Beyond Yellowstone Members of the Yellowstone Association are among the most passionate people in the world when it comes to national parks. They travel far and wide to immerse themselves in vast landscapes, abundant wildlife and unforgettable adventures. Through the power of photography, we invite you to share with us how you connect to Yellowstone through Yellowstone Quarterly. With nearly 35,000 members supporting Yellowstone, we want to showcase where our members are while reading Yellowstone Quarterly. Send us a photo of yourself or a fellow member holding a copy of Yellowstone Quarterly, showing where you are, and you could be featured in an upcoming issue of the magazine. When you pack your bags or put on your hiking shoes — be sure to bring Yellowstone Quarterly and a camera with you! submission guidelines • Submit photo(s) to members@yellowstoneassociation. org, along with the location and a description. If you have a story that accompanies the photo, please attach a Word document. • Photo(s) showing the recent issue preferred, though we also welcome images with any of our covers.

Director of Development Stacey Orsted kicks off Beyond Yellowstone at the historic Roosevelt Arch.

• Photos should be digital, high resolution, and at least 300 dpi at roughly 5”x7”. JPEG or TIFF files only, please. We are not able to accept mailed submissions.

• Please include your name, address and phone number, names of participants in photo, and location. • No altered photos please. • Use your imagination! Featured photos will be chosen based on creativity and originality. • Submission of photo(s) includes permission for Yellowstone Association to use the images in Yellowstone Quarterly, on the YA website, or on our Facebook page.

YA Community Destination Yellowstone Sales Associate: Laurren Haydon I grew up living in Mammoth Hot Springs and surrounding area, and most of my childhood memories involve Yellowstone. I learned how to ride a bicycle at Pebble Creek Campground, and hid amongst cottonwoods in Lamar Valley —  waiting for feisty bison to move out of the area. I heard some of the first wolves howl after they were reintroduced to the park. Yellowstone greatly shaped my childhood, and it continues to do so today.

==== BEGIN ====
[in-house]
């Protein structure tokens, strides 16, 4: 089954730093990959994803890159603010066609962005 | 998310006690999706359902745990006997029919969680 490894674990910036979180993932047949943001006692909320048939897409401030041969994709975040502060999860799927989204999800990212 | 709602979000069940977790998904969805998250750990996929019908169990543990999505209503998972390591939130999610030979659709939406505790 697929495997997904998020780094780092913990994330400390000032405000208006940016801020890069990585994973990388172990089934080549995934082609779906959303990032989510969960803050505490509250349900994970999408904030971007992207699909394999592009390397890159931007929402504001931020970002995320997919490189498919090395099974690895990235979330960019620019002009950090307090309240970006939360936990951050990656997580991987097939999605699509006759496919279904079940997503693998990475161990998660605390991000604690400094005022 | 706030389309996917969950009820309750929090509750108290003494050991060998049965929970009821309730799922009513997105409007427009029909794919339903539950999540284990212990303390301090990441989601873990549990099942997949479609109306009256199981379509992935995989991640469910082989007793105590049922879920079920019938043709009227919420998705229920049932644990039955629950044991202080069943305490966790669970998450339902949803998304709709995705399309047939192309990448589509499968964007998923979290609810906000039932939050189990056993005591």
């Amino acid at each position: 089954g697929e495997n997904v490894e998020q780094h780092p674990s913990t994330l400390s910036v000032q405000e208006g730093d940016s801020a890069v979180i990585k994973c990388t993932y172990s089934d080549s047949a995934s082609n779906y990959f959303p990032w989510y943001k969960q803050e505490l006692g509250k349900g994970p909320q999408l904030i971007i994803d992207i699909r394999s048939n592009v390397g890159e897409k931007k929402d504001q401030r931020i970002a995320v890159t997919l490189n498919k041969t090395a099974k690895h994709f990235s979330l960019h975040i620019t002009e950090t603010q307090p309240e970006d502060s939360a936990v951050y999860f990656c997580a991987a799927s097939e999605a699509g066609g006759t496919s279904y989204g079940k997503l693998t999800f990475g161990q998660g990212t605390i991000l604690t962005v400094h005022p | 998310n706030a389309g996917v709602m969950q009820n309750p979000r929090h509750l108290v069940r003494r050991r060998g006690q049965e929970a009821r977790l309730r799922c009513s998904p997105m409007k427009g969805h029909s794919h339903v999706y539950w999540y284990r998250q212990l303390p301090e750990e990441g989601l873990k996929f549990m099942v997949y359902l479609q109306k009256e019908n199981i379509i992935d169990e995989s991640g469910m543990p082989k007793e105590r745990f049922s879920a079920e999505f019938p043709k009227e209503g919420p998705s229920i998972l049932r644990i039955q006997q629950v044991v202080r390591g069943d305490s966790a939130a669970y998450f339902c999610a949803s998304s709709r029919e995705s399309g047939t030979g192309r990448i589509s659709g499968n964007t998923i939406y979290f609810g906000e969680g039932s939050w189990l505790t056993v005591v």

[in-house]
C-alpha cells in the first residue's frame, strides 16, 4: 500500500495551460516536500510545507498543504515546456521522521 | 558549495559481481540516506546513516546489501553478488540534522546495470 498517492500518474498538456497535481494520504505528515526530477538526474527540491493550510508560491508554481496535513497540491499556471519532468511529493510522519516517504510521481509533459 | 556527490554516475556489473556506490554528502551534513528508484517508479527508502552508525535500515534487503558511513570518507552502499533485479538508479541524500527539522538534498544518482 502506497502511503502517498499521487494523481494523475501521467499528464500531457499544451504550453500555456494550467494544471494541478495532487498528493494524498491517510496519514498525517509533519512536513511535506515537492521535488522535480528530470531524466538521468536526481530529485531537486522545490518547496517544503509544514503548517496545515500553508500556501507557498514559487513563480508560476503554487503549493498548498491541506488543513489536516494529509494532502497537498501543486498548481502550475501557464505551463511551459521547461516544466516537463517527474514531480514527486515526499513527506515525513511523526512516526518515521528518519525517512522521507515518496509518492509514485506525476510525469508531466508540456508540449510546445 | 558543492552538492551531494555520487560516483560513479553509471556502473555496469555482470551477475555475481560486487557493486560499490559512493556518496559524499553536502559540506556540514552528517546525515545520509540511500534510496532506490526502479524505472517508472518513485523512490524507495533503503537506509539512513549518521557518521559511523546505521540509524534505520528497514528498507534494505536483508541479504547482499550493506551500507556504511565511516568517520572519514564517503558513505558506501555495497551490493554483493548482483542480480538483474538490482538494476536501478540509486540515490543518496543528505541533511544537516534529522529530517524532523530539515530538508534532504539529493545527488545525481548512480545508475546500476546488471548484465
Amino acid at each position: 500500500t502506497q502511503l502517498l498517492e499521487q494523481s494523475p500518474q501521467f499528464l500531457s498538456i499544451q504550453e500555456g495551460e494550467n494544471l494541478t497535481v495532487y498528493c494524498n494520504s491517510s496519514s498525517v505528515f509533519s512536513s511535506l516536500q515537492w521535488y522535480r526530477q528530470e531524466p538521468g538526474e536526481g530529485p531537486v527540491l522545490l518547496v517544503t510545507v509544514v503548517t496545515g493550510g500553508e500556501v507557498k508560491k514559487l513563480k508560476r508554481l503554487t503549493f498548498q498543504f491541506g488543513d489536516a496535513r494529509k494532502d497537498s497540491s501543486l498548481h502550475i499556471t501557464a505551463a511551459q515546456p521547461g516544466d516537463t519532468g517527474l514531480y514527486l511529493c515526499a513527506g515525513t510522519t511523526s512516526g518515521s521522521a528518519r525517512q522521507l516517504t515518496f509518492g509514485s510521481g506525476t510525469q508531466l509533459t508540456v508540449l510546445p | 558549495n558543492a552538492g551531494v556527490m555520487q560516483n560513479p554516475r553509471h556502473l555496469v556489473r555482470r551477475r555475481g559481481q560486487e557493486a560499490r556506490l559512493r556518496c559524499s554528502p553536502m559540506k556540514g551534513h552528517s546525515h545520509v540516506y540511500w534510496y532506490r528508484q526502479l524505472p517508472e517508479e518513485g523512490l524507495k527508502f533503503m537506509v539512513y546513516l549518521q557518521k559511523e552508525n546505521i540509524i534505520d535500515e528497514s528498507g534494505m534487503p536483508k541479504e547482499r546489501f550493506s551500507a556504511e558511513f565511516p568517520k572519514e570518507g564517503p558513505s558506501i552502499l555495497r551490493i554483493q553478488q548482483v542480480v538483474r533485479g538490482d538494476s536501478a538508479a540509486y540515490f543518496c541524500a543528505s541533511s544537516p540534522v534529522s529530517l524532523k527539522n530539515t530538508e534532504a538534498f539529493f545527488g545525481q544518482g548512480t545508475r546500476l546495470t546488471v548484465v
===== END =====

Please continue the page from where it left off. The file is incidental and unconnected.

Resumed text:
I enjoy talking with visitors who are on their way to or from Yellowstone. They are always excited, and they have stories and photos to share with us. I love being able to hear firsthand about the experiences and adventures they had in the park.

I worked seasonally for the National Park Service for six summers before joining the staff of the Yellowstone Association, working at both the North Entrance and at the Mammoth Backcountry Office in the Albright Visitor Center. I joined the staff of Destination Yellowstone in December 2011, when the store first opened. This was the perfect opportunity to keep my Yellowstone connection, work for a great organization, and fulfill a desire to live in Bozeman.

Because of Destination Yellowstone’s location, we’re able to connect with people who might not have known that Yellowstone National Park was so close. We have the opportunity to educate a wider audience about Yellowstone and the Yellowstone Association.